The Iowa State Capitol in Des Moines in January 2016. (John Taggart/European Pressphoto Agency)

From In re Marriage of Le (Iowa Ct. App. 2013):

Tim [Le] argues, “The Petitioner is trying to make my life miserable taking away my rights of enjoying and defending life and liberty, acquiring, possessing and protecting property, and pursuing and obtaining safety and happiness. She’s basically violating the Iowa Constitution.” Generally, the appellant’s “random mention of an issue, without analysis, argument or supporting authority is insufficient to prompt an appellate court’s consideration.” Moreover, an issue not presented to the district court cannot be decided for the first time on appeal. Tim did not present this issue to the district court. Thus, we find the issue of whether Annie is violating the Iowa Constitution by trying to make Tim’s life miserable is not properly before this court.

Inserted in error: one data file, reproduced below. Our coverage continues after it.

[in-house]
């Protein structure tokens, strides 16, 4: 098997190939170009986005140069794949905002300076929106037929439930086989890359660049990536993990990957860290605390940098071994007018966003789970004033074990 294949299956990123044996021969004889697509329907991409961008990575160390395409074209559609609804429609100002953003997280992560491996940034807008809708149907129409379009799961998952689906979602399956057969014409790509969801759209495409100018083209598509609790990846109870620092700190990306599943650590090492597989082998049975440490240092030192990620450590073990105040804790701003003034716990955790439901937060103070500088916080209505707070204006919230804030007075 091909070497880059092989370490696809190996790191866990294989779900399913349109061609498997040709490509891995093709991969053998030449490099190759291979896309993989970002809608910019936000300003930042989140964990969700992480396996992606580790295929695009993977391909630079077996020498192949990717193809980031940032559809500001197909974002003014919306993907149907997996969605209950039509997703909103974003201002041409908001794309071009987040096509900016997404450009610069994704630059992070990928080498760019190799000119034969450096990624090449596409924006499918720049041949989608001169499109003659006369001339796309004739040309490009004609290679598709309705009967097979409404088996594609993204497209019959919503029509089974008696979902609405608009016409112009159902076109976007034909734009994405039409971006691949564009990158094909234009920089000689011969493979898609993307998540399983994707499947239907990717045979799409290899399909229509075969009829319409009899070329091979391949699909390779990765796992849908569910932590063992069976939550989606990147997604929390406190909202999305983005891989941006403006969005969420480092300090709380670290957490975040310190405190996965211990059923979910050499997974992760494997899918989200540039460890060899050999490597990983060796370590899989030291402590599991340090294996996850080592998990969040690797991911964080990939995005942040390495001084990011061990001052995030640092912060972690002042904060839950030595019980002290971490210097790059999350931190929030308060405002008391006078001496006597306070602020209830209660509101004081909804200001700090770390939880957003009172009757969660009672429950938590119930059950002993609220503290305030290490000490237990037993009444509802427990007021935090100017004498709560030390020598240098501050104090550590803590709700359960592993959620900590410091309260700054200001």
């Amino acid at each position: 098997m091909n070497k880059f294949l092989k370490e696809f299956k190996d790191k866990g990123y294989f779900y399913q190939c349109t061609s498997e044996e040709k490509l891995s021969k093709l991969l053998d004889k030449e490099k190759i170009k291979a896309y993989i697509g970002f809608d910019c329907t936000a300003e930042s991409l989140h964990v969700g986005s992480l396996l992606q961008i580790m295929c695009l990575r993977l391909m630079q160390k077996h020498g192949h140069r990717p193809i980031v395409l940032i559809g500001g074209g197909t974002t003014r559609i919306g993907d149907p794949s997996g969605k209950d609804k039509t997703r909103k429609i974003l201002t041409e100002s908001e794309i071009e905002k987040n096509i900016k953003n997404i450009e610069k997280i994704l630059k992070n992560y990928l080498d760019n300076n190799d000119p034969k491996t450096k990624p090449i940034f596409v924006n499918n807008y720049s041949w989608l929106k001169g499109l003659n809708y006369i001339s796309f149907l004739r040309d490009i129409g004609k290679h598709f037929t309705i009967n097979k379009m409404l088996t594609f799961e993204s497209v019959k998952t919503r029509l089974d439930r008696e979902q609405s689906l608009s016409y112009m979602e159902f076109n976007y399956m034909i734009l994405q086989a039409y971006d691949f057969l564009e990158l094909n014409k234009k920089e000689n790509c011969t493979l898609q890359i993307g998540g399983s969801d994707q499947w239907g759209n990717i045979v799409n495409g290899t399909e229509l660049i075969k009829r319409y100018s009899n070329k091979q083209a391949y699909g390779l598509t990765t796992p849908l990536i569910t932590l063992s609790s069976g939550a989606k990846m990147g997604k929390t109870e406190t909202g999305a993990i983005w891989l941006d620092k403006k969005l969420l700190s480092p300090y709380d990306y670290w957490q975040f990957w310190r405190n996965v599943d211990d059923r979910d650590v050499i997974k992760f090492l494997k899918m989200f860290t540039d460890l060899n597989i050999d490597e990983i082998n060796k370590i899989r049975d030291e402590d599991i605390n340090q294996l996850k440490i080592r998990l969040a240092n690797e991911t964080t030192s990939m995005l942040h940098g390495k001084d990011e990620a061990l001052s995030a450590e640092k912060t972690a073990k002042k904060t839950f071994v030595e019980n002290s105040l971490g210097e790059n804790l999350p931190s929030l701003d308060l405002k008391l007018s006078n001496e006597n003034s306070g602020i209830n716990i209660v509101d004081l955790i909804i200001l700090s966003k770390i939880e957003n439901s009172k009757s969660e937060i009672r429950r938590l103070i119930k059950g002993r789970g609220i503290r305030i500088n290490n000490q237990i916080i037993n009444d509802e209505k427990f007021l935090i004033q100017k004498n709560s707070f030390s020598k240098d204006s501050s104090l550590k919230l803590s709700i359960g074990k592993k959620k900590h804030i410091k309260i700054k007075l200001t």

The Iowa Constitution, like that of many states, begins with a provision that “All men are, by nature, free and equal, and have certain inalienable rights — among which are those of enjoying and defending life and liberty, acquiring, possessing and protecting property, and pursuing and obtaining safety and happiness.”